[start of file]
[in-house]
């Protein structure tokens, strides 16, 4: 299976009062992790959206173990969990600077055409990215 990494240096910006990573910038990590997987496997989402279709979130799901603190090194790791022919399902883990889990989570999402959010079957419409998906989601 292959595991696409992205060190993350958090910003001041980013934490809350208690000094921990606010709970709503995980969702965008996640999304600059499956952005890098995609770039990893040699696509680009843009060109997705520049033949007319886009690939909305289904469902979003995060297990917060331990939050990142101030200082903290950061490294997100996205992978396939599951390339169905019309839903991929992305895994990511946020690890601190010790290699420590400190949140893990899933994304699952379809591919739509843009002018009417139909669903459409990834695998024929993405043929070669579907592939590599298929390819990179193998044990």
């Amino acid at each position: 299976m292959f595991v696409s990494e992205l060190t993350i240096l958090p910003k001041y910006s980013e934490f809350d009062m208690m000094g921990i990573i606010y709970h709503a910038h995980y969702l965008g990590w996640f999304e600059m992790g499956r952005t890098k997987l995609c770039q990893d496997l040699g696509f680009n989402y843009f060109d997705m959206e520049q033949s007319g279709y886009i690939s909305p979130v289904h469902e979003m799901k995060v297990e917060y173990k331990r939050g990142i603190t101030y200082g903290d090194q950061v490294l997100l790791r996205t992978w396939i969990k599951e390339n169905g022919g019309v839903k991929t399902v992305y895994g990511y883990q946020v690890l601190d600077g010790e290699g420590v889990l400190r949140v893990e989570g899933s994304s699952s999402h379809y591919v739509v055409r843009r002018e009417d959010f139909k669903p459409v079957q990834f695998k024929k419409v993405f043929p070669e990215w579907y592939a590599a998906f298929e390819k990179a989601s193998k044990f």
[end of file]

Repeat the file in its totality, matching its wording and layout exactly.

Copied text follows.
[in-house]
């Protein structure tokens, strides 16, 4: 299976009062992790959206173990969990600077055409990215 990494240096910006990573910038990590997987496997989402279709979130799901603190090194790791022919399902883990889990989570999402959010079957419409998906989601 292959595991696409992205060190993350958090910003001041980013934490809350208690000094921990606010709970709503995980969702965008996640999304600059499956952005890098995609770039990893040699696509680009843009060109997705520049033949007319886009690939909305289904469902979003995060297990917060331990939050990142101030200082903290950061490294997100996205992978396939599951390339169905019309839903991929992305895994990511946020690890601190010790290699420590400190949140893990899933994304699952379809591919739509843009002018009417139909669903459409990834695998024929993405043929070669579907592939590599298929390819990179193998044990």
């Amino acid at each position: 299976m292959f595991v696409s990494e992205l060190t993350i240096l958090p910003k001041y910006s980013e934490f809350d009062m208690m000094g921990i990573i606010y709970h709503a910038h995980y969702l965008g990590w996640f999304e600059m992790g499956r952005t890098k997987l995609c770039q990893d496997l040699g696509f680009n989402y843009f060109d997705m959206e520049q033949s007319g279709y886009i690939s909305p979130v289904h469902e979003m799901k995060v297990e917060y173990k331990r939050g990142i603190t101030y200082g903290d090194q950061v490294l997100l790791r996205t992978w396939i969990k599951e390339n169905g022919g019309v839903k991929t399902v992305y895994g990511y883990q946020v690890l601190d600077g010790e290699g420590v889990l400190r949140v893990e989570g899933s994304s699952s999402h379809y591919v739509v055409r843009r002018e009417d959010f139909k669903p459409v079957q990834f695998k024929k419409v993405f043929p070669e990215w579907y592939a590599a998906f298929e390819k990179a989601s193998k044990f």